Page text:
Nov. 1, 2009
RJN Group to design drainage relief system for Dallas Public Works

RJN Group to design drainage relief system for Dallas Public Works

DALLAS, TX — Engineering consulting firm RJN Group Inc. was selected to perform drainage analysis and design for the Wynnewood Village shopping center in the City of Dallas. The scope of the project includes drainage analysis and design for approximately 1,100 linear feet of 10’ x 8’ box culvert; 2,300 linear feet of 8’ x 8’ box culvert; 1,850 linear feet of 21-inch to 39-inch storm sewer; and other miscellaneous items to update the storm sewer system. In addition, approximately 180 linear feet of 8-inch water line will be replaced.

Association reports enormous growth of rainwater harvesting across U.S.

AUSTIN, TX — The nation’s interest in “green” living and “green” jobs is continuing to fuel the growth of the American Rainwater Catchment Systems Association (ARCSA), a national non-profit that educates people on how to use rainwater harvesting systems and conserve water. During the past three years, ARCSA’s membership has grown rapidly from 256 members to over 700 as of September 2009.

“The recent droughts in California, Washington, Georgia, and Texas have increased awareness about the impact water shortages can have nationwide,” said newly-elected ARCSA president E.W. “Bob” Boulware, P.E., of Indiana. “People want to know what they can do to save water and ARCSA appears to be in the right place at the right time to help.”

At its September national conference, ARCSA elected a new board that’s preparing itself for future growth by expanding its services to members nationwide.

For more information about ARCSA, visit

CrystalStream Technologies names new business development manager

LAWRENCEVILLE, GA — CrystalStream Technologies announced that Jeffrey Benty has joined the company as Business Development Manager. Benty will assume responsibility for the oversight of the CrystalStream Sales and Marketing.

“We are very pleased to have someone of Jeffrey’s caliber, with his extensive marketing, management and sales experience, join CrystalStream Technologies,” said John Moll, Chief Executive Officer. “As we continue our focus on market expansion, expanding on our product availability, and market visibility, Jeffrey’s expertise in the stormwater industry will help to make the CrystalStream product line available in every state.”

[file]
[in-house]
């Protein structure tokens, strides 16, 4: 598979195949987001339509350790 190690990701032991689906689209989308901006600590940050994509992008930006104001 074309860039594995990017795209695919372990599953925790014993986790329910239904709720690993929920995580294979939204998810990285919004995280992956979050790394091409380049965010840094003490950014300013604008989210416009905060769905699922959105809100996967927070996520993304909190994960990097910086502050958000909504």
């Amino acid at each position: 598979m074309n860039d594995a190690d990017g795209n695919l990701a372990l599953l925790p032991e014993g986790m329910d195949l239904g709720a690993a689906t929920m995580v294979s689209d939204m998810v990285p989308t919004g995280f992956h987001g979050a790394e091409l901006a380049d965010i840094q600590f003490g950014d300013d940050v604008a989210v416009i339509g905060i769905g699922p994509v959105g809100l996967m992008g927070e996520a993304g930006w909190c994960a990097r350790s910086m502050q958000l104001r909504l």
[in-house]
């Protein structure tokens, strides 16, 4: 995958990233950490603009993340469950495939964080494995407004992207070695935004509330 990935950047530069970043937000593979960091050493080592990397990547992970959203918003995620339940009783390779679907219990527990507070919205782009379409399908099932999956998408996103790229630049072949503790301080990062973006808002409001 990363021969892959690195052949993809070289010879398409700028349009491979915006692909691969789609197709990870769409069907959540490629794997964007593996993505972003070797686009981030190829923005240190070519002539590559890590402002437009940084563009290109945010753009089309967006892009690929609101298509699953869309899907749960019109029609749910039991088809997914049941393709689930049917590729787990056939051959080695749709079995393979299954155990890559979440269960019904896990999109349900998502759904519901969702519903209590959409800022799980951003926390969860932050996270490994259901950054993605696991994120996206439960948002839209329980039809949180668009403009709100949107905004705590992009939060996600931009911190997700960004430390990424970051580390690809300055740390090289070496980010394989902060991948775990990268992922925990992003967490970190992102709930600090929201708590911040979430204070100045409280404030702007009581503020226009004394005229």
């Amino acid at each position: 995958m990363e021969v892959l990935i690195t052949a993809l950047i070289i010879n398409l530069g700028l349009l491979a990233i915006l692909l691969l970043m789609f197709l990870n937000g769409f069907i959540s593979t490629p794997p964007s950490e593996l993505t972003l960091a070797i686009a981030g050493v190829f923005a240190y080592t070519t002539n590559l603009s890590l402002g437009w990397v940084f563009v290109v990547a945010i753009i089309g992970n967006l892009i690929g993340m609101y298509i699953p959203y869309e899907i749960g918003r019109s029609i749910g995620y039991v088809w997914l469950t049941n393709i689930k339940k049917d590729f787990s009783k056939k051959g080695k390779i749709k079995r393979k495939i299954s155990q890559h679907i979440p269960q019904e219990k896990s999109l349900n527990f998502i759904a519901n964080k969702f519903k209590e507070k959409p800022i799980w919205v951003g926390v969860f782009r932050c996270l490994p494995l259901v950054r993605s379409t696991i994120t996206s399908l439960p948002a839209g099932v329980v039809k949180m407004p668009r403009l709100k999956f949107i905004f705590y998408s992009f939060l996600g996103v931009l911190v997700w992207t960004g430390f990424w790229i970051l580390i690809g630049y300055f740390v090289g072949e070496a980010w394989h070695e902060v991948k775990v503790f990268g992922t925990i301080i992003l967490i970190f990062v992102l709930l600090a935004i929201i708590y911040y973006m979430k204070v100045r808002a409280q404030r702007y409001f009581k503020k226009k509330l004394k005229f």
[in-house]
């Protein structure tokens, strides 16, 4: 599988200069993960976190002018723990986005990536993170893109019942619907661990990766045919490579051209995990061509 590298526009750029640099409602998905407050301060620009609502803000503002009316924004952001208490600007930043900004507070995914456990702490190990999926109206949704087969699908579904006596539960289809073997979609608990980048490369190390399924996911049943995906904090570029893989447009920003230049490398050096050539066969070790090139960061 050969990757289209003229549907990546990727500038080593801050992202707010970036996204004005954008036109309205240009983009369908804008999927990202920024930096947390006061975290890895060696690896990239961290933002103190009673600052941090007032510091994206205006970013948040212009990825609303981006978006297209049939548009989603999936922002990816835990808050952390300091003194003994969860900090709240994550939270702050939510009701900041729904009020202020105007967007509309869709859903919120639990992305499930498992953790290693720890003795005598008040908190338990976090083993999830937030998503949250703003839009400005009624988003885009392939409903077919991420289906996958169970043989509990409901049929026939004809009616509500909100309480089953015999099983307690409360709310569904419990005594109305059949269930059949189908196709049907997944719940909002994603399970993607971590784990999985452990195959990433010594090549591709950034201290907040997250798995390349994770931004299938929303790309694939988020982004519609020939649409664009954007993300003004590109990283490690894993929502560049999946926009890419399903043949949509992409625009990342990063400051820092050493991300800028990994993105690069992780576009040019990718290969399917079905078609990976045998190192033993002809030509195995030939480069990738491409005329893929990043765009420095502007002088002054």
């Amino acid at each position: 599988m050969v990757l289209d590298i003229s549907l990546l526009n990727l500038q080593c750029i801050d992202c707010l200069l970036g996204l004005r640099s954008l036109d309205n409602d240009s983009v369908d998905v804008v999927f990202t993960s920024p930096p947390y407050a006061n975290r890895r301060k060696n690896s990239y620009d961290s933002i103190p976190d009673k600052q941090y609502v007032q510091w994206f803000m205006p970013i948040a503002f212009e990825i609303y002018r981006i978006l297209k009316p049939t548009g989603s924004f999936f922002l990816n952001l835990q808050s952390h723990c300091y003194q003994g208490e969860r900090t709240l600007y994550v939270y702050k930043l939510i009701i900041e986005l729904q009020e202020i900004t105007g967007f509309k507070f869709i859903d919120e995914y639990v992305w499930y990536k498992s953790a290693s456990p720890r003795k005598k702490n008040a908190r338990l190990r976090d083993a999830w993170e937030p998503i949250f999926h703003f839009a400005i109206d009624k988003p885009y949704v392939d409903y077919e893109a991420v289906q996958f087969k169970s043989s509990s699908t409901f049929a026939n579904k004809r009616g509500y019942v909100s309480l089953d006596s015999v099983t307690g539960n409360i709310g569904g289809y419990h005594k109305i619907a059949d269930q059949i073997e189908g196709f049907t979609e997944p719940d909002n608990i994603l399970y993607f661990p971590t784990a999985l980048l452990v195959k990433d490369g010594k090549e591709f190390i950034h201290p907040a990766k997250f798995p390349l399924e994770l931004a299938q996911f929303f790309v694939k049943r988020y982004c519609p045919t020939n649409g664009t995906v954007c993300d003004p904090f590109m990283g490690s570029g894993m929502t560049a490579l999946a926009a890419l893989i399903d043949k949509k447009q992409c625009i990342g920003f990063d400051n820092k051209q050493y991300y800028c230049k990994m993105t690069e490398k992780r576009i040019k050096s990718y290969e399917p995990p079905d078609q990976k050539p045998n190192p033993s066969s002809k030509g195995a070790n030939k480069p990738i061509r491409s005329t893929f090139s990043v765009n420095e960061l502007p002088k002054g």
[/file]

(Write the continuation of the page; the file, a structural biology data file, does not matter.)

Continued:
Benty comes to CrystalStream with a successful history of sales and marketing in the stormwater industry. He was previously responsible for global growth of a competitive product that he helped to expand into international markets.

Turner completes largest green roof in state of Kentucky

NEW YORK, NY — Turner Construction Company has completed the largest privately-owned vegetative roof in the state of Kentucky for the American Life and Accident Insurance Company of Kentucky atop the firm’s corporate headquarters building in Louisville.

Turner’s work on the Green Roof project included the installation of native species sedum mats with three test beds provided by Bernheim Arboretum and Research Forest. The test beds are part of a study by Bernheim to identify plants that will excel as living roofs in the Midwest and may even help preserve indigenous plants by placing them on green roofs. The roof will also reduce stormwater runoff and will reduce heating and cooling needs.

Malibu launches Legacy Park construction

MALIBU, CA — The city of Malibu has launched the construction of its much-anticipated Legacy Park Project, the centerpiece of the city’s more than $50 million commitment to clean water.

“Legacy Park is going to act as Malibu’s environmental cleaning machine,” said Mayor Andy Stern. “It will reduce pollution from stormwater, improve the city’s water quality and allow residents to enjoy the health and recreation benefits of an open space area and a clean ocean that everyone should have at their fingertips.”

Legacy Park will transform 15 acres in the heart of Malibu into a central park that will capture more than two million gallons per day of stormwater and urban runoff that flow from the surrounding watershed so it can be cleaned, disinfected and recycled. The project will also restore and develop important riparian habitat and create an open space area for passive recreation and environmental education. In addition, it will provide a living learning center for six coastal habitats.